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Restaurant Chains are Hungry for Waste Reduction

Some chains are composting, donating leftovers and swapping single-use items for reusable ones.

Increasingly, restaurants are realizing being eco-conscious is not just a trend to wow customers but a way to save money and step up to tightening diversion regulations. Food chains are composting, donating leftovers and swapping single-use items for reusable ones. They are hiring dedicated diversion coordinators and implementing programs to cut food waste in their operations, from preparation through serving. And they are finding innovative ways to get their customers to help them take their efforts even further.

Just Salad, headquartered in New York City, is working to show that even small chains can make a difference. Its main focus has been on cutting packaging waste. The chain sells reusable bowls for $1, and customers who bring them back get free toppings with every visit.

“We’ve saved over 75,000 pounds of plastic from hitting landfills every year,” says Just Salad CEO and Founder Nick Kenner. “Our customers … continue to support and love our reusable bowl program. We estimate 72,000 reusable bowls are in circulation to date.”

Chipotle aims to divert half its restaurant waste by 2020. Part of the plan involves focusing on logistics, such as altering dumpster sizes to make room for diversion services and working with haulers on route efficiencies to be able to expand service areas.

Chipotle also plans to increase composting at its restaurants by 20 percent by 2020.

“We are working with compost haulers all over the country to set up a whole patch at a time rather than one-offs. This makes routes more efficient and pricing more affordable,” says Caitlin Leibert, sustainability manager at Chipotle.

Part of the chain’s strategy is planning in advance, anticipating compost regulations and adding services before compliance is mandatory.

Through rightsizing, or adjusting services to fit waste needs of each restaurant, the chain decreased trash services by 25 percent in 2017 alone and decreased diversion services by 10 percent.

Andrew Renneisen/Getty Images

“This means that we were servicing trash that should have been moved to recycling or composting, which we would not have known about without this process,” says Leibert.

Chipotle has pledged that 80 percent of its restaurants will participate in the Harvest program, which donates leftover food to community organizations.

Preventing food waste in the first place through donation is becoming a more common practice among many chains, large and small.

Yum! restaurants donate more than 7 million pounds of food annually to partner agencies in the U.S. and globally.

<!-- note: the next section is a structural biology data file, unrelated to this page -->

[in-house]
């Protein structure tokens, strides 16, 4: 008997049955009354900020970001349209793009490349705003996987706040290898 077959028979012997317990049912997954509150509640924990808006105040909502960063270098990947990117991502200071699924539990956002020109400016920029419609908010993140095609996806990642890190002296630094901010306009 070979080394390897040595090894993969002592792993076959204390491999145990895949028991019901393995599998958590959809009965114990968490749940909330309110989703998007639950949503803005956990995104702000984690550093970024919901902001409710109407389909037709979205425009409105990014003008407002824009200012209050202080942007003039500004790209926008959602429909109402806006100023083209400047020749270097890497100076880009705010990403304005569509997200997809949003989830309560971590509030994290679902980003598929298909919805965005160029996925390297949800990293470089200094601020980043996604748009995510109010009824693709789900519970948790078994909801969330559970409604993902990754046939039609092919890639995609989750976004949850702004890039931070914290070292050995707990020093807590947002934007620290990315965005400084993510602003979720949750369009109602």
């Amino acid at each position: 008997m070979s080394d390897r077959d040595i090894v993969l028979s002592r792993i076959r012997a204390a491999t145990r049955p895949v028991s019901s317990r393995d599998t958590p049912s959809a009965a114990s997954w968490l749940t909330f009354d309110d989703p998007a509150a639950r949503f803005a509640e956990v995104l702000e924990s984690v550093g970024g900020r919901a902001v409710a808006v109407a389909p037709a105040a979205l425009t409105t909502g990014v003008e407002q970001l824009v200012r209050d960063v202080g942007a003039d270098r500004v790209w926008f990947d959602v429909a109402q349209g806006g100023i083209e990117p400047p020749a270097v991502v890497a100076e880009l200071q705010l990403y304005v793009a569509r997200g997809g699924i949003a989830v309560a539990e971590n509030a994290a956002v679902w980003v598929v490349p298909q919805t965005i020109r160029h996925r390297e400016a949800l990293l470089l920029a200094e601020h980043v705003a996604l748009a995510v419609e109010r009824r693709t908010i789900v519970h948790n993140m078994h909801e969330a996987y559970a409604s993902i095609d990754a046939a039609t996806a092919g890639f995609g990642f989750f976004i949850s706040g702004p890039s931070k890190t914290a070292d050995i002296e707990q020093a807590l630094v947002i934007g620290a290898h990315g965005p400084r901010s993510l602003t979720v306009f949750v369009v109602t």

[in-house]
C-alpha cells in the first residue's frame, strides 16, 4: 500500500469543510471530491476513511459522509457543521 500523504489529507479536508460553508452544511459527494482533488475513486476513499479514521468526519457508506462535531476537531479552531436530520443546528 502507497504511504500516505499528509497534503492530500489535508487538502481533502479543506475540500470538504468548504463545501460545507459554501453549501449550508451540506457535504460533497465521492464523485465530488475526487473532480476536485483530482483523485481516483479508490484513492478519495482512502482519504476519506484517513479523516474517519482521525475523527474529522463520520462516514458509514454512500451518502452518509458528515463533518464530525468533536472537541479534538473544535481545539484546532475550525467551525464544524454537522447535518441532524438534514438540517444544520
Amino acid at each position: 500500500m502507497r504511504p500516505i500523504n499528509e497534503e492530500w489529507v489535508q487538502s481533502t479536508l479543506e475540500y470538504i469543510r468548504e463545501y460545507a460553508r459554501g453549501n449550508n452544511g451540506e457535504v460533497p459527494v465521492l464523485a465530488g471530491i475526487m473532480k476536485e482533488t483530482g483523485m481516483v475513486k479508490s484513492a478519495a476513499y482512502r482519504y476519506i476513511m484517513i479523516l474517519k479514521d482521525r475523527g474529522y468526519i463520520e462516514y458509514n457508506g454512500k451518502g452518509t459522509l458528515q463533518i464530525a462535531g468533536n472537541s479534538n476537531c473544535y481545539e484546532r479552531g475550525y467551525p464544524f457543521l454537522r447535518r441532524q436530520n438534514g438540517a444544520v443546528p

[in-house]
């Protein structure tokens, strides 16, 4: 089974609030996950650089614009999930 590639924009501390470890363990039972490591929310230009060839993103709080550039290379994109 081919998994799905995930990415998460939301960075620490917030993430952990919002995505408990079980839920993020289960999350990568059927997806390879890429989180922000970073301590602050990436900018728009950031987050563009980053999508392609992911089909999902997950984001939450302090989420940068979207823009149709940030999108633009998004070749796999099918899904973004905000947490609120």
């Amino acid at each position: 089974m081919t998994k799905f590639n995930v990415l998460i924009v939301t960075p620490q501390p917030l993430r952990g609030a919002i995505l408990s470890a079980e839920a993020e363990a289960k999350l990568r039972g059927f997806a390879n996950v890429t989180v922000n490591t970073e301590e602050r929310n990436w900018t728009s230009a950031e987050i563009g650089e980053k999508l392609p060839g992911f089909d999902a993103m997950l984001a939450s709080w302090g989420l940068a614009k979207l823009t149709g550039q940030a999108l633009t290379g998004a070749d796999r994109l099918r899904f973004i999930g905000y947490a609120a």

Since 1992, the Yum! system has contributed more than 190 million pounds of food to more than 3,000 nonprofit organizations.

Its partner, Food Donation Connection, conducts training, identifies donatable items and recipients, coordinates donations and provides centralized management and support.

Jon Hixson, Yum! vice president of government relations and global citizenship, has advice for other restaurants on sustainability practices:

Make it easy. We provide participating restaurants with a one-pager with pictures and simple instructions for back-of-house food collection procedures,” he says. “Leverage champions. We partner with franchises who see value in growing the program, rather than mandating participation from the top-down. And create a favorable policy landscape. Good Samaritan laws and financial incentives for food donation … help make these programs successful.”

In the U.S., McDonald’s, through its partnership with Food Donation Connection, has 840 registered restaurants and has donated more than 448,000 pounds of food to charities as of May 2018.

Where infrastructure exists, the global fast food chain works to divert through composting. It introduced a pilot coffee grounds composting program, where participating restaurants partner with community gardens, other non-profit organizations and customers who all receive the coffee grounds for composting.

Around the globe, McDonald’s recycles kitchen waste, such as cooking oils, polyethylene foils and cardboard. At the end of 2016, an average of 29 percent of total waste by weight was being recycled in 12 countries.

“We know our customers care about recycling and more sustainable packaging, and clearly it is a critical environmental issue,” a McDonald’s spokesperson told Waste360. “McDonald’s global packaging and recycling goals, as well as our Climate Action, demonstrate our commitment to become a better company and an example of how we can make a positive impact in the communities we serve … We look forward to doing more.”

Meanwhile, organizations outside of the restaurant business are helping this niche go further. Clean Water Fund’s ReThink program supports some of them in reducing single-use food packaging, and nonprofit ReFED developed guides to help foodservice and restaurant sectors improve their sustainability practices.

The motivation is there, as restaurants see benefits to the environment, their finances and to their reputation.

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